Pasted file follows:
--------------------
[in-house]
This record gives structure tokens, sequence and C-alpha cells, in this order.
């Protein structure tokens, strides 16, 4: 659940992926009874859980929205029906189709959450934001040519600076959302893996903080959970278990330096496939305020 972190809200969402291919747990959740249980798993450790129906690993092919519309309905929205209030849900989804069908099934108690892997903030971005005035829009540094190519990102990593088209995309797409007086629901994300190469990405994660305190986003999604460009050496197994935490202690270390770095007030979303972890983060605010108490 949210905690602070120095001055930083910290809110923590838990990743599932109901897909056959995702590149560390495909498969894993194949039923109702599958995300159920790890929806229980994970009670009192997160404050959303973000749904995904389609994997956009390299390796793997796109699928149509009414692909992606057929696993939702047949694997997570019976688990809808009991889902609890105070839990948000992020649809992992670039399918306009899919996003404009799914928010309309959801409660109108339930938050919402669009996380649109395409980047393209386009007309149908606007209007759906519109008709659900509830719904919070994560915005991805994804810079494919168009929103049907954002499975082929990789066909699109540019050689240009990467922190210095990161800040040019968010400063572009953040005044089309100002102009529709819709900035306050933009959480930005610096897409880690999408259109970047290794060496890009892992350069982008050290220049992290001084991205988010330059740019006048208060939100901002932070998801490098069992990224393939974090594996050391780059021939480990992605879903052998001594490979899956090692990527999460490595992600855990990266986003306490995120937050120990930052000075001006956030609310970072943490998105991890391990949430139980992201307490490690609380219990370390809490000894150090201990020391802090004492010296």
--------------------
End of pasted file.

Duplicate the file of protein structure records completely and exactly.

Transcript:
[in-house]
This record gives structure tokens, sequence and C-alpha cells, in this order.
């Protein structure tokens, strides 16, 4: 659940992926009874859980929205029906189709959450934001040519600076959302893996903080959970278990330096496939305020 972190809200969402291919747990959740249980798993450790129906690993092919519309309905929205209030849900989804069908099934108690892997903030971005005035829009540094190519990102990593088209995309797409007086629901994300190469990405994660305190986003999604460009050496197994935490202690270390770095007030979303972890983060605010108490 949210905690602070120095001055930083910290809110923590838990990743599932109901897909056959995702590149560390495909498969894993194949039923109702599958995300159920790890929806229980994970009670009192997160404050959303973000749904995904389609994997956009390299390796793997796109699928149509009414692909992606057929696993939702047949694997997570019976688990809808009991889902609890105070839990948000992020649809992992670039399918306009899919996003404009799914928010309309959801409660109108339930938050919402669009996380649109395409980047393209386009007309149908606007209007759906519109008709659900509830719904919070994560915005991805994804810079494919168009929103049907954002499975082929990789066909699109540019050689240009990467922190210095990161800040040019968010400063572009953040005044089309100002102009529709819709900035306050933009959480930005610096897409880690999408259109970047290794060496890009892992350069982008050290220049992290001084991205988010330059740019006048208060939100901002932070998801490098069992990224393939974090594996050391780059021939480990992605879903052998001594490979899956090692990527999460490595992600855990990266986003306490995120937050120990930052000075001006956030609310970072943490998105991890391990949430139980992201307490490690609380219990370390809490000894150090201990020391802090004492010296």